Facebook provided at least four Chinese electronics companies, including government-linked telecom giant Huawei, unrestricted access to user data, according to a person familiar with the matter but not authorized to speak on the record.
The relationships were part of a recently revealed data-sharing partnership program which included at least 60 major device manufacturers, including Apple, Amazon, Blackberry, Microsoft and Samsung – allowing the companies to integrate various Facebook features into their operating systems which gave them access to user data, and the data of users’ friends without consent.
Huawei in particular has stoked concerns over national security, as lawmakers in Congress and top intelligence officials have raised red flags over whether or not the Chinese government might be able to demand access to data stored on Huawei devices or servers. While Huawei has denied the claims, the Pentagon decided to ban the sales of Huawei smartphones on U.S. military bases.
Facebook data was only ever stored on Huawei servers, only directly on devices, according to the Washington Post.
A spokesman for Huawei did not immediately respond to a request for comment. Facebook late Tuesday confirmed that it had worked with Huawei, as well as three other Chinese firms, Lenovo, OPPO and TCL. Facebook said those arrangements were “controlled from the get go — and we approved the Facebook experiences these companies built.”
Facebook’s statement followed a day of silence about its relationships with Chinese firms, which drew a sharp rebuke from Sen. Mark R. Warner (D-Va). Warner said in a statement Tuesday that Facebook’s relationships with Huawei and TCL raise “legitimate concerns, and I look forward to learning more about how Facebook ensured that information about their users was not sent to Chinese servers.” –WaPo
Facebook says they will be winding down their relationship with Huawei by the end of the week.
The data-sharing agreement, reported Sunday evening by the New York Times, allowed manufacturers to access information on relationship status, calendar events, political affiliations and religion, among other things. An Apple spokesman, for example, said that the company relied on private access to Facebook data to allow users to post on the social network without opening the Facebook app, among other things.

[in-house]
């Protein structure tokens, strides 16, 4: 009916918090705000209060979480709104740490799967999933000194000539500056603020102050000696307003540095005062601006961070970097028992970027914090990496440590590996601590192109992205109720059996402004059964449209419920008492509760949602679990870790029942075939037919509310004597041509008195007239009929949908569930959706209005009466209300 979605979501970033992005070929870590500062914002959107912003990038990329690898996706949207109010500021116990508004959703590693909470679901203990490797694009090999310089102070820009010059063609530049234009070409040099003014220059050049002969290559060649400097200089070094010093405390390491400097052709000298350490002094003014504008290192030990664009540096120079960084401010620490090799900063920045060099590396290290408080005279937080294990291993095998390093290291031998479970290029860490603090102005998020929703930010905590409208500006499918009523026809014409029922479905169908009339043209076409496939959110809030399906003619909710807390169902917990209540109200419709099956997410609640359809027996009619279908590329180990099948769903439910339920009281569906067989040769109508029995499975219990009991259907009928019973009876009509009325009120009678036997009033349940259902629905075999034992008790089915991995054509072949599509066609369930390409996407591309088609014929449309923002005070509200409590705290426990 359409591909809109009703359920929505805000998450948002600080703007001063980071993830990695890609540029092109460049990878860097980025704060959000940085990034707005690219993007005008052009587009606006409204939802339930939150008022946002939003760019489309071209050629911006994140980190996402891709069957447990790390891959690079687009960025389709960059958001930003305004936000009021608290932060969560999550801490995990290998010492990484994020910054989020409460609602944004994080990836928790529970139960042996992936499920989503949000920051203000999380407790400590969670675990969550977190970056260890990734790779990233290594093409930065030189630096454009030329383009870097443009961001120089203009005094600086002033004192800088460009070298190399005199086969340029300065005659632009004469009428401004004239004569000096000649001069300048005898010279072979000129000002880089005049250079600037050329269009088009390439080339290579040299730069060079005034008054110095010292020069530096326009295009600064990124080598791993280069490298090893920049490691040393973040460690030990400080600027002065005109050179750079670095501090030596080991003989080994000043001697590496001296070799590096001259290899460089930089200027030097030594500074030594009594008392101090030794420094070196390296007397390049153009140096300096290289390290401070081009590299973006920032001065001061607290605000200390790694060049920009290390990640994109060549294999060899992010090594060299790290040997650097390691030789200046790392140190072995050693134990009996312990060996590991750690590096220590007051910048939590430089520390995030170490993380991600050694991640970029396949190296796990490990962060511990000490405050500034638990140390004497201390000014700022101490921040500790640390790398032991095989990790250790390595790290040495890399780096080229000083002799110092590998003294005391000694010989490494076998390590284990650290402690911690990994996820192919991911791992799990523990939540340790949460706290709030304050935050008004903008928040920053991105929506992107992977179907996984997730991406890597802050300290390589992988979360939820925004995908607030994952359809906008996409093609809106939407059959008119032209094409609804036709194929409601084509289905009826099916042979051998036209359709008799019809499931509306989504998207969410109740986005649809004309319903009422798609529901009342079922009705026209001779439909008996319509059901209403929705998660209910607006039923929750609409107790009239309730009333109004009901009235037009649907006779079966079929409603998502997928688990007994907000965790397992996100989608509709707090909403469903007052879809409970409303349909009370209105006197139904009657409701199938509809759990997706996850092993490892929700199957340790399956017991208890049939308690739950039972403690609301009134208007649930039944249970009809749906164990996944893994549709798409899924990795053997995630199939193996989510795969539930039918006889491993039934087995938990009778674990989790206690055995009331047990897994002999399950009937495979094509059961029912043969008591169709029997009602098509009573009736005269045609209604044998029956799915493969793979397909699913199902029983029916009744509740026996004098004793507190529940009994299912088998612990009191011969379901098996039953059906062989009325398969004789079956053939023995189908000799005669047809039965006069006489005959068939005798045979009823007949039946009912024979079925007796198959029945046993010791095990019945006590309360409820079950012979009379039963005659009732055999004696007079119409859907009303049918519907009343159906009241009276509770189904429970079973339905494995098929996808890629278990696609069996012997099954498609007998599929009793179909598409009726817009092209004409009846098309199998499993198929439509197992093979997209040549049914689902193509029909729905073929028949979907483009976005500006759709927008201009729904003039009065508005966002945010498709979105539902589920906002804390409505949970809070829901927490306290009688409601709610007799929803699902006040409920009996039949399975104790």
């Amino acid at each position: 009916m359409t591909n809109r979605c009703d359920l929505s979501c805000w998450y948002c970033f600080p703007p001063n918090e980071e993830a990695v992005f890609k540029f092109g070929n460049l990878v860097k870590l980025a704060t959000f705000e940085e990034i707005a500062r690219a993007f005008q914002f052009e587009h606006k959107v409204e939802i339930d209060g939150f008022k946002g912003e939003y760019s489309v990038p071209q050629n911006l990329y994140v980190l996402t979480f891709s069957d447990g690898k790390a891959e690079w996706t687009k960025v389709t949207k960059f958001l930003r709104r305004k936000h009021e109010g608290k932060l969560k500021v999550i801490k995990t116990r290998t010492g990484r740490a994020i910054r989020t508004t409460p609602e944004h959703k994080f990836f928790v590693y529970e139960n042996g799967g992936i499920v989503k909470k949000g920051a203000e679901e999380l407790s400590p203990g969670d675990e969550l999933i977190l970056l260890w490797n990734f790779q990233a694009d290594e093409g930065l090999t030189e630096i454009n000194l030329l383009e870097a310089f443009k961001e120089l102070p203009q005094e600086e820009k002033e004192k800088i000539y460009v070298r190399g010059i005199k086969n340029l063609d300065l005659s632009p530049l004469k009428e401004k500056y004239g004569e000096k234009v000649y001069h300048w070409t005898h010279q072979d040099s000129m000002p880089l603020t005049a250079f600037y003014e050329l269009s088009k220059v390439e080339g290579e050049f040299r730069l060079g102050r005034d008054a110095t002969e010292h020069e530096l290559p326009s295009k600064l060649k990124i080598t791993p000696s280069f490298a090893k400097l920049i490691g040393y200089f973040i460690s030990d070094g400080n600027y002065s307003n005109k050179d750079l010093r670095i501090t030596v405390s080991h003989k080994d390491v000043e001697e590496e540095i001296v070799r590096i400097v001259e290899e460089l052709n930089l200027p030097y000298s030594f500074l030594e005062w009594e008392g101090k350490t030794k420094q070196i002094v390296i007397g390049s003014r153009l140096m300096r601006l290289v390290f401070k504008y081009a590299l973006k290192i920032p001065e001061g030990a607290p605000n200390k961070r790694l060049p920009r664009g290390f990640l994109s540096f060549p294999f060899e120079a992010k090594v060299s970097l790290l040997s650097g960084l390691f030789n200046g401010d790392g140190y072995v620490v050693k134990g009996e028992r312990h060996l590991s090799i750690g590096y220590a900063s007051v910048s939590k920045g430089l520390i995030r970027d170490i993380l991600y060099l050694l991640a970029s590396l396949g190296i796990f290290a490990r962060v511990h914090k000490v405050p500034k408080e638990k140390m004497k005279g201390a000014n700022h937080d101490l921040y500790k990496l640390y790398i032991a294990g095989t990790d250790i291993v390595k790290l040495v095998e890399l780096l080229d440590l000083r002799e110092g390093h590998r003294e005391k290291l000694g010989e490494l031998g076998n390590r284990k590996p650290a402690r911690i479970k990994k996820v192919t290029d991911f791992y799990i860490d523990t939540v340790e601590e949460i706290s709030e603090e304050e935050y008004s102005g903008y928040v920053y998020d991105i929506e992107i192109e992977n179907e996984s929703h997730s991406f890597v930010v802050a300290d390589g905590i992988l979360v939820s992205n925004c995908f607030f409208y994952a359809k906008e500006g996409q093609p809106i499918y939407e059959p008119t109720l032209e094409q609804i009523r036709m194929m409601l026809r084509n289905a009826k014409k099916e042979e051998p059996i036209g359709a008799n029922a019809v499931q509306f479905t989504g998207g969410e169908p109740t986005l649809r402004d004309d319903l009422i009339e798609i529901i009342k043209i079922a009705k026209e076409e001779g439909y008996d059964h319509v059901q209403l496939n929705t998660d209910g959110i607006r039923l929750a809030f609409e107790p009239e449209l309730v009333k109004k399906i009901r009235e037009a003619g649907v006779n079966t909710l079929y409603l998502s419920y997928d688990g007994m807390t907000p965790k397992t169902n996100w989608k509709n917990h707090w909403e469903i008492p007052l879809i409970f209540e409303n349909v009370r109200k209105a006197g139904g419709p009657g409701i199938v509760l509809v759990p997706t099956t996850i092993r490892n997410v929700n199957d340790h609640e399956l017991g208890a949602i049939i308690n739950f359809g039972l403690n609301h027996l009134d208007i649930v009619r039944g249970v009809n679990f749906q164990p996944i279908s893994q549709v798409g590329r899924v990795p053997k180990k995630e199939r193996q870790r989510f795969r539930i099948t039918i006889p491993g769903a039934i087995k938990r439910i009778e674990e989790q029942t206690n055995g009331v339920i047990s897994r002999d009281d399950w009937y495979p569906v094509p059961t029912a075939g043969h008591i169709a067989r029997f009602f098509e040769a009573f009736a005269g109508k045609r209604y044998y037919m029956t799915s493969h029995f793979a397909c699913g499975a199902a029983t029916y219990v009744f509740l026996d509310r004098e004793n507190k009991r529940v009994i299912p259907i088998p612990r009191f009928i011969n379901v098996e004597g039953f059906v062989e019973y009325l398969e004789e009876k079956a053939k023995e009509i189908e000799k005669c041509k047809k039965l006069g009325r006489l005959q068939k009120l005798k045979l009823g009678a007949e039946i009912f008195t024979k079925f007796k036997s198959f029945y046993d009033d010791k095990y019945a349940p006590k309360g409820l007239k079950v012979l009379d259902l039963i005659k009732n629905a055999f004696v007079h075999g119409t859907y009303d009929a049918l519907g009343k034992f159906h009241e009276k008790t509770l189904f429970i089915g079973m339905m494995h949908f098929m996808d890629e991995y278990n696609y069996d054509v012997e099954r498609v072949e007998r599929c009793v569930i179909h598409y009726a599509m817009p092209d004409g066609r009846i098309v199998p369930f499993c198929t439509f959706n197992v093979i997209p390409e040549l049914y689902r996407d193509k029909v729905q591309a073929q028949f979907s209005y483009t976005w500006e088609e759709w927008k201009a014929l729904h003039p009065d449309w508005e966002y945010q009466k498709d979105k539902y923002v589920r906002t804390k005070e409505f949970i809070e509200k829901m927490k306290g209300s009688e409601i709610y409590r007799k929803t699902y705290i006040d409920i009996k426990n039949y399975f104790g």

What’s more, the manufacturers were able to access the data of users’ friends without their explicit consent, despite Facebook declaring they would not let outside companies access user data. The catch? The NYT explains.
Facebook’s view that the device makers are not outsiders lets the partners go even further, The Times found: They can obtain data about a user’s Facebook friends, even those who have denied Facebook permission to share information with any third parties.
In interviews, several former Facebook software engineers and security experts said they were surprised at the ability to override sharing restrictions. –NYT
Despite winding down the partnerships in April – including the posting capabilities used by Apple, Facebook has defended the data-sharing agreements, saying they comply with the company’s privacy policies and a 2011 consent decree issued by the FTC. Facebook officials say they don’t know of any cases where user information has been misused.
“These partnerships work very differently from the way in which app developers use our platform,” said Ime Archibong, a Facebook vice president. Unlike developers that provide games and services to Facebook users, the device partners can use Facebook data only to provide versions of “the Facebook experience,” the officials said.
“These contracts and partnerships are entirely consistent with Facebook’s F.T.C. consent decree,” said Archibong.
Former FTC official Jessica Rich, however, disagreed with that assessment.
“Under Facebook’s interpretation, the exception swallows the rule,” said Ms. Rich, now employed by the Consumers Union. “They could argue that any sharing of data with third parties is part of the Facebook experience. And this is not at all how the public interpreted their 2014 announcement that they would limit third-party app access to friend data.”
And because Facebook does not consider the device makers to be outsiders, the data sharing partnerships go even further, The Times discovered, which is what allows the companies to access user data of a Facebook user’s friends – even if they’ve denied Facebook permission to share information with third parties.
The discovery of the manufacturer data-sharing agreements comes on the heels of a massive data harvesting scandal in which the social media giant allowed third party apps to gather massive quantities of user information for various political and marketing purposes. In March, political consulting firm Cambridge Analytica was revealed to have misused the private information of tens of millions of Facebook users. The Cambridge Analytica ordeal shed light on the pervasive collection of data which has come under growing scrutiny since the scandal began in March.
Facebook’s partnerships with device manufacturers may prove to be a headache for the social media giant, as the Federal Trade Commission is already investigating the company for a string of privacy mishaps – which could at minimum result in significant fines if the agency finds further violations of consumer privacy.